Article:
The organs and sibling digestive organs are related to one another. The twelve channels associated with these organs and digestive organs also have a similar sibling relationship. These include the lung and large intestine channels, stomach and spleen channels, heart and small intestine channels, urinary bladder and kidney channels, pericardium and triple heater channels, and the liver and gall bladder channels. These form the sibling channel relationships. The yin channels belong to the yin organs and yang channels belong to the digestive (yang) organs. The sibling yin and yang channels are connected to each other, thus connecting the organs via the channels. The sibling relationship provides a physiologic connection as well as a connection with respect to illness or disease. As such, an illness can pass from an organ or organ channel to the sibling channel and sibling organ. In health, beneficial nutrition can transfer via this pathway, however, during illness, the pathology can pass via this pathway as well. The illness can transfer from the organ to its channel, into the sibling channel, then to the sibling organ.

The twelve channels traverse the body in the following manner. The three hand yin channels form a pathway from the chest to the inside of the fingers of the hands. The three hand yang channels pass from the outside of the hands to the head. The three yang channels of the feet travel from the head to the feet. The three yin channels of the feet form a pathway from the feet to the abdomen. The yin channels and yang channels connect to each other in the limbs (hands and feet). The yang channels connect to each other on the head and face, and the yin channels connect to each other on the chest. Because of these connections a continuous circulation system is established connecting the twelve channels through the hands and feet, linking the yin and yang as well as the exterior and interior of the body.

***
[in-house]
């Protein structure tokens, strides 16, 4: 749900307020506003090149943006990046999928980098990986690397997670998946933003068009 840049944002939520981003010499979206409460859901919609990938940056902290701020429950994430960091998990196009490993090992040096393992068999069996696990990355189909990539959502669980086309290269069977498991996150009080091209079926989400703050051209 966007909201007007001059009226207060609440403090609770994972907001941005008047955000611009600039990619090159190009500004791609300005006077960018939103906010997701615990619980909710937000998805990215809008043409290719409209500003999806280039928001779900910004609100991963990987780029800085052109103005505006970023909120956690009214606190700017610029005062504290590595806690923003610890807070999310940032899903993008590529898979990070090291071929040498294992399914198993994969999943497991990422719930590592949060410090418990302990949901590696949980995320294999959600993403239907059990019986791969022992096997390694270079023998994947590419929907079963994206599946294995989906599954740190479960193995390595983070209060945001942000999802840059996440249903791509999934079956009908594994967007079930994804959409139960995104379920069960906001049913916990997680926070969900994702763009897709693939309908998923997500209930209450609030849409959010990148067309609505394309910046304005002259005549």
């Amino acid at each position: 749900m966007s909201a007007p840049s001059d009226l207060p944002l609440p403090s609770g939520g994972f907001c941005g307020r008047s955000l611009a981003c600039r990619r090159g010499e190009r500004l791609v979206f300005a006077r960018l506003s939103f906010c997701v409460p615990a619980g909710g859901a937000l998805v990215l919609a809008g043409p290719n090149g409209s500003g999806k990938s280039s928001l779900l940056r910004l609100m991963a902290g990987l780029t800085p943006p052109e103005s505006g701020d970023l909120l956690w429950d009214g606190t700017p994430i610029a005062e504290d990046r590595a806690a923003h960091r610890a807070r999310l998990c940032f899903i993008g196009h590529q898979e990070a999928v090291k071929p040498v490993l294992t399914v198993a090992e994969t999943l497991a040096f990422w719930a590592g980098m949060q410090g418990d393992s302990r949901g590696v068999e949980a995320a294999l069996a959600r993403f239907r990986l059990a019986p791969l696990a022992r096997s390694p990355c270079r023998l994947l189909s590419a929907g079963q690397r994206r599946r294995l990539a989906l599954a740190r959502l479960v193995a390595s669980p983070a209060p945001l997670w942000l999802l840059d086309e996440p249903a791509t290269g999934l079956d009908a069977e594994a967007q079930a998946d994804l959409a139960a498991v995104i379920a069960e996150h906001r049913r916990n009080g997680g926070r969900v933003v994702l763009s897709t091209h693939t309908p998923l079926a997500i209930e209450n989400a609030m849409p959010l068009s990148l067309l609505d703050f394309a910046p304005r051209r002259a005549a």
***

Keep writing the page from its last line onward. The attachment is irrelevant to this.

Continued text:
The Eight Special Channels

The eight special channels are not related to organs or digestive organs. Neither is there a sibling relationship. The eight channels include the Zen, Du, Chong, Dai, Yin Wei, Yang Wei, Yin Chao, and Yang Chao.

The Zen, Du, and Chong channels originate at the uterus and exit at the Huei4 Yin1. The Huei4 Yin1 is located midway between the anus and genitals. These three channels are also referred to as those with one root and three branches. The Zen channel travels along the centerline of the torso (abdomen and chest) ending at the point lying midline between the lower lip and chin. The Du channel travels up the center of the back along the spinal column, over the head, and onto the face. The Chong Mai (channel) travels along the Shao Yin Kidney channel to the mouth. The Dai channel starts at the bottom of the ribs and circles around the waist. The Yin Wei begins at the inside of the calf of the legs, traveling along the inside of the legs to the throat, connecting to the Zen channel in the throat. The Yang Wei begins at the outside of the ankles, traveling along the outside of the legs, to the neck where it connects to the Du channel. The Yin Chao starts at the inside of the ankles, traveling with the Shao Yin Kidney channel up to the inside corner of the eyes, where it meets with the Yang Chao channel. The Yang Chao channel starts at the outside of the ankles, traveling with the Tai Yang Urinary Bladder channel, to the inside corner of the eyes, where it meets the Yin Chao channel. It then travels along with the Tai Yang Urinary Bladder channel upward, meeting with the Shao Yang Gall Bladder channel of the feet at the back of the head.